UMich Sentiment Disappoints As 'Hope' Hits 7-Year Lows

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by Tyler Durden
Friday, May 29, 2020 - 10:12 AM

UMich sentiment was expected to have accelerated its rebound from preliminary May data, but it disappointed (despite surging stocks and reopenings).

  • Headline UMich Sentiment up from 71.8 to 72.3 (but down from the 73.7 flash print and below the 74.0 expectations)

  • Current Conditions up from 74.3 to 82.3 (but down from the 83.0 flash print and below the 84.0 expectations)

  • Expectations "Hope" down from 70.1 to 65.9 (and down from the 67.7 flash print and below the 68.4 expectations)

Source: Bloomberg

This is the lowest level for expectations since Nov 2013.

It should not be surprising that a growing number of consumers expected the economy to improve from its recent standstill, or that the majority still thought conditions would remain unfavorable in the year ahead. This has been a common occurrence in past cycles. The gap between judgements about economic growth and the current performance is likely to grow significantly when the 2nd quarter GDP is announced.

Is it any wonder current conditions sentiment is rebounding - screw 40 million unemployed, the government just dumped $ 3 trillion in transfer payments for people to sit on their ass for a month or two?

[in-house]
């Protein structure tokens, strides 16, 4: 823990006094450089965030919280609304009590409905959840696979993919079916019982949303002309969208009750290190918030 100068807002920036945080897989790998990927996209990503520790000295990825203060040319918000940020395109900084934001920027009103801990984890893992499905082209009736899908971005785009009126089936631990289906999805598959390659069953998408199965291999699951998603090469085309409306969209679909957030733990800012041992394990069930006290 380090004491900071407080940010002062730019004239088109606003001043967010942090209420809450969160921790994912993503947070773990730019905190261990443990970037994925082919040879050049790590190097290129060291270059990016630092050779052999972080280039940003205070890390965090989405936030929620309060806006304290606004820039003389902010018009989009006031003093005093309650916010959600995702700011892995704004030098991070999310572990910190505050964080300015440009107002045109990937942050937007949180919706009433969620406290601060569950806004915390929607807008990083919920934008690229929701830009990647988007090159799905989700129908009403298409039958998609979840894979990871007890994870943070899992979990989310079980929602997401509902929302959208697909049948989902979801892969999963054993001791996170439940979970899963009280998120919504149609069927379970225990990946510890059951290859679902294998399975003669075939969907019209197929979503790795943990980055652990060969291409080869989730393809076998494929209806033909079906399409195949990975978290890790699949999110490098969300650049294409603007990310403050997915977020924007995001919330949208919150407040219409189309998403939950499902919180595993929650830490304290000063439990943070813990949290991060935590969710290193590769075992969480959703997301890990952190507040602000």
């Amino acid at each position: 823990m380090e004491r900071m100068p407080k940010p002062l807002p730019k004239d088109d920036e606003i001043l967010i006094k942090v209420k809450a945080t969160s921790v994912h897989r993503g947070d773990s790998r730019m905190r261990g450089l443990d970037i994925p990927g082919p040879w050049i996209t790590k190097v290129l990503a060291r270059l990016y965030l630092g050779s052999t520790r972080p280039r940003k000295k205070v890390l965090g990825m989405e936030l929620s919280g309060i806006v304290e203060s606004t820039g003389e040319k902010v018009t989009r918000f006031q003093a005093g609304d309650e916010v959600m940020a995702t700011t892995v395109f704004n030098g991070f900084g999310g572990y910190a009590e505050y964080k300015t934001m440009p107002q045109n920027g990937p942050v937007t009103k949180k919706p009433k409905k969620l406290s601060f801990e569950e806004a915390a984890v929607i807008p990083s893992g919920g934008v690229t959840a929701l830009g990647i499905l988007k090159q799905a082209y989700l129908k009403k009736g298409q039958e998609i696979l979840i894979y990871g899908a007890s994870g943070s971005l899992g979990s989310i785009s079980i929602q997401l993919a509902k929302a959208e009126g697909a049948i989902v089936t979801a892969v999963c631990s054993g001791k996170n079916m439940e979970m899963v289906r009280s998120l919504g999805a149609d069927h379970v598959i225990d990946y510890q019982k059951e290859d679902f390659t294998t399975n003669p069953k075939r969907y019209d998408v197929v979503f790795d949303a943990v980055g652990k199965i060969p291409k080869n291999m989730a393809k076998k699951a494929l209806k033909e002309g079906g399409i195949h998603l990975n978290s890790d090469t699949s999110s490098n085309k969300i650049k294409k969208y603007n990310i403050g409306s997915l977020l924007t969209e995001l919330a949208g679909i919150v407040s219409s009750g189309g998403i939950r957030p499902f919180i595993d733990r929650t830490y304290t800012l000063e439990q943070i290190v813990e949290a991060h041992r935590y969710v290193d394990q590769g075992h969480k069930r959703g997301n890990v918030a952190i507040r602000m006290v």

Federal payments distributed under the CARES Act are giving a jolt to consumers’ finances -- though the bump may be temporary as some of the stimulus money includes one-time checks. And while the worst of the economic downturn may be over, Americans are expecting prolonged hardship, according to the report.

The 50% of consumers who expected “bad financial times over the next five years” was the second-worst reading since Donald Trump became president, Richard Curtin, director of the survey, said in a statement.

The question - as we noted previously, is what happens when the transfer payments run out and unemployment remains at depression levels?

Finally, consumers reported hearing more negative economic news in May than at any other time in the long history of the surveys, with an all-time record of 89% mentioning the steep increases in unemployment.